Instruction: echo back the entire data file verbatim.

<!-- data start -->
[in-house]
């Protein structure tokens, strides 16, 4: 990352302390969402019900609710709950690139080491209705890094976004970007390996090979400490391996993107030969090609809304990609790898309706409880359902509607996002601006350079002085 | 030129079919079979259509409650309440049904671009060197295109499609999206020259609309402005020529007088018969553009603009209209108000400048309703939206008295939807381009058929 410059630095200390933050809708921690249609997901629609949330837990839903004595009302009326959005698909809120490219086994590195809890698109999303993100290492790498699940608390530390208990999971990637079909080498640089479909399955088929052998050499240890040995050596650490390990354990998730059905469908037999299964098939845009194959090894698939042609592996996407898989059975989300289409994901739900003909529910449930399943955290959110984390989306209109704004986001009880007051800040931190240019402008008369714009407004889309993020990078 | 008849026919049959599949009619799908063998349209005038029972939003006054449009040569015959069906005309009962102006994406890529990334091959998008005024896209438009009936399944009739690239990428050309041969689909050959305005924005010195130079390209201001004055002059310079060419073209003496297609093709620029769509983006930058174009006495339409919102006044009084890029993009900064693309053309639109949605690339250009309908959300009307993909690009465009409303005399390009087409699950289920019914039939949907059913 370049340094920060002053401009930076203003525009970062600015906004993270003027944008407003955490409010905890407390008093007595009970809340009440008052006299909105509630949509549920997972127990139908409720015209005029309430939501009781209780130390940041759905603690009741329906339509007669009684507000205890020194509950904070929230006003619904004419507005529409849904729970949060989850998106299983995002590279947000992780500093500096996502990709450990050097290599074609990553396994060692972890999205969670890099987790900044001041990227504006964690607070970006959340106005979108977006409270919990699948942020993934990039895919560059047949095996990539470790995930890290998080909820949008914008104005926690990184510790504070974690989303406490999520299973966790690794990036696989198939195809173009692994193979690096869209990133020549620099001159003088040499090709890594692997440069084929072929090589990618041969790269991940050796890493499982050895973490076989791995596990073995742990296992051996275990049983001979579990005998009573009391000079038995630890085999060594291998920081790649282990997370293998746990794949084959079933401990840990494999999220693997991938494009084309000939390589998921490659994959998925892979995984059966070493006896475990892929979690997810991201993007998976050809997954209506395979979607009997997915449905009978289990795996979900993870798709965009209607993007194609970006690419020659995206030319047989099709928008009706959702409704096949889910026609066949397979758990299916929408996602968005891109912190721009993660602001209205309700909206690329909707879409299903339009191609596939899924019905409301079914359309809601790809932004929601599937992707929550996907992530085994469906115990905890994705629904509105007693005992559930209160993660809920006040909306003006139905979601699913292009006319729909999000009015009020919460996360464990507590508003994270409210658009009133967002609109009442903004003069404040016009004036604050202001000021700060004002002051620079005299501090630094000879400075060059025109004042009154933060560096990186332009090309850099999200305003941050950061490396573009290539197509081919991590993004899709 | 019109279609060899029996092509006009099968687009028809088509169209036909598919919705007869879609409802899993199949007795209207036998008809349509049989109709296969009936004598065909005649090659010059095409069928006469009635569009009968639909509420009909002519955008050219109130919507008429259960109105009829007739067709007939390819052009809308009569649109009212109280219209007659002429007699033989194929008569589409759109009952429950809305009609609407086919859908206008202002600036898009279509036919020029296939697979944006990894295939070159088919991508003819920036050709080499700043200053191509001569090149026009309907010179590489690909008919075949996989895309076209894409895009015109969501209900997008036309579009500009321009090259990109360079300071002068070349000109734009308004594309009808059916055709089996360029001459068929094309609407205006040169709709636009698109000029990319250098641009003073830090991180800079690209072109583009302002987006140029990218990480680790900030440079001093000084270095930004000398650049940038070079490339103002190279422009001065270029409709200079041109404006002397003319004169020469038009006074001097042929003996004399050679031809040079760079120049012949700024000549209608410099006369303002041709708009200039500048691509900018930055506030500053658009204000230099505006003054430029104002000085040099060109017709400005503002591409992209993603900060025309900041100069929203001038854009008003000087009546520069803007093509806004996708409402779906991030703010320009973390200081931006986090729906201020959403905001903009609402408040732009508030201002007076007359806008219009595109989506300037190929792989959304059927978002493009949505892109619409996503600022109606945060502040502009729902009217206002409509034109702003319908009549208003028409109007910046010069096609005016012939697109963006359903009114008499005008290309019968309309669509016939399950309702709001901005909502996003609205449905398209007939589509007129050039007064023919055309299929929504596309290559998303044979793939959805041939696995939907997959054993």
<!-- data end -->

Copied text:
[in-house]
């Protein structure tokens, strides 16, 4: 990352302390969402019900609710709950690139080491209705890094976004970007390996090979400490391996993107030969090609809304990609790898309706409880359902509607996002601006350079002085 | 030129079919079979259509409650309440049904671009060197295109499609999206020259609309402005020529007088018969553009603009209209108000400048309703939206008295939807381009058929 410059630095200390933050809708921690249609997901629609949330837990839903004595009302009326959005698909809120490219086994590195809890698109999303993100290492790498699940608390530390208990999971990637079909080498640089479909399955088929052998050499240890040995050596650490390990354990998730059905469908037999299964098939845009194959090894698939042609592996996407898989059975989300289409994901739900003909529910449930399943955290959110984390989306209109704004986001009880007051800040931190240019402008008369714009407004889309993020990078 | 008849026919049959599949009619799908063998349209005038029972939003006054449009040569015959069906005309009962102006994406890529990334091959998008005024896209438009009936399944009739690239990428050309041969689909050959305005924005010195130079390209201001004055002059310079060419073209003496297609093709620029769509983006930058174009006495339409919102006044009084890029993009900064693309053309639109949605690339250009309908959300009307993909690009465009409303005399390009087409699950289920019914039939949907059913 370049340094920060002053401009930076203003525009970062600015906004993270003027944008407003955490409010905890407390008093007595009970809340009440008052006299909105509630949509549920997972127990139908409720015209005029309430939501009781209780130390940041759905603690009741329906339509007669009684507000205890020194509950904070929230006003619904004419507005529409849904729970949060989850998106299983995002590279947000992780500093500096996502990709450990050097290599074609990553396994060692972890999205969670890099987790900044001041990227504006964690607070970006959340106005979108977006409270919990699948942020993934990039895919560059047949095996990539470790995930890290998080909820949008914008104005926690990184510790504070974690989303406490999520299973966790690794990036696989198939195809173009692994193979690096869209990133020549620099001159003088040499090709890594692997440069084929072929090589990618041969790269991940050796890493499982050895973490076989791995596990073995742990296992051996275990049983001979579990005998009573009391000079038995630890085999060594291998920081790649282990997370293998746990794949084959079933401990840990494999999220693997991938494009084309000939390589998921490659994959998925892979995984059966070493006896475990892929979690997810991201993007998976050809997954209506395979979607009997997915449905009978289990795996979900993870798709965009209607993007194609970006690419020659995206030319047989099709928008009706959702409704096949889910026609066949397979758990299916929408996602968005891109912190721009993660602001209205309700909206690329909707879409299903339009191609596939899924019905409301079914359309809601790809932004929601599937992707929550996907992530085994469906115990905890994705629904509105007693005992559930209160993660809920006040909306003006139905979601699913292009006319729909999000009015009020919460996360464990507590508003994270409210658009009133967002609109009442903004003069404040016009004036604050202001000021700060004002002051620079005299501090630094000879400075060059025109004042009154933060560096990186332009090309850099999200305003941050950061490396573009290539197509081919991590993004899709 | 019109279609060899029996092509006009099968687009028809088509169209036909598919919705007869879609409802899993199949007795209207036998008809349509049989109709296969009936004598065909005649090659010059095409069928006469009635569009009968639909509420009909002519955008050219109130919507008429259960109105009829007739067709007939390819052009809308009569649109009212109280219209007659002429007699033989194929008569589409759109009952429950809305009609609407086919859908206008202002600036898009279509036919020029296939697979944006990894295939070159088919991508003819920036050709080499700043200053191509001569090149026009309907010179590489690909008919075949996989895309076209894409895009015109969501209900997008036309579009500009321009090259990109360079300071002068070349000109734009308004594309009808059916055709089996360029001459068929094309609407205006040169709709636009698109000029990319250098641009003073830090991180800079690209072109583009302002987006140029990218990480680790900030440079001093000084270095930004000398650049940038070079490339103002190279422009001065270029409709200079041109404006002397003319004169020469038009006074001097042929003996004399050679031809040079760079120049012949700024000549209608410099006369303002041709708009200039500048691509900018930055506030500053658009204000230099505006003054430029104002000085040099060109017709400005503002591409992209993603900060025309900041100069929203001038854009008003000087009546520069803007093509806004996708409402779906991030703010320009973390200081931006986090729906201020959403905001903009609402408040732009508030201002007076007359806008219009595109989506300037190929792989959304059927978002493009949505892109619409996503600022109606945060502040502009729902009217206002409509034109702003319908009549208003028409109007910046010069096609005016012939697109963006359903009114008499005008290309019968309309669509016939399950309702709001901005909502996003609205449905398209007939589509007129050039007064023919055309299929929504596309290559998303044979793939959805041939696995939907997959054993």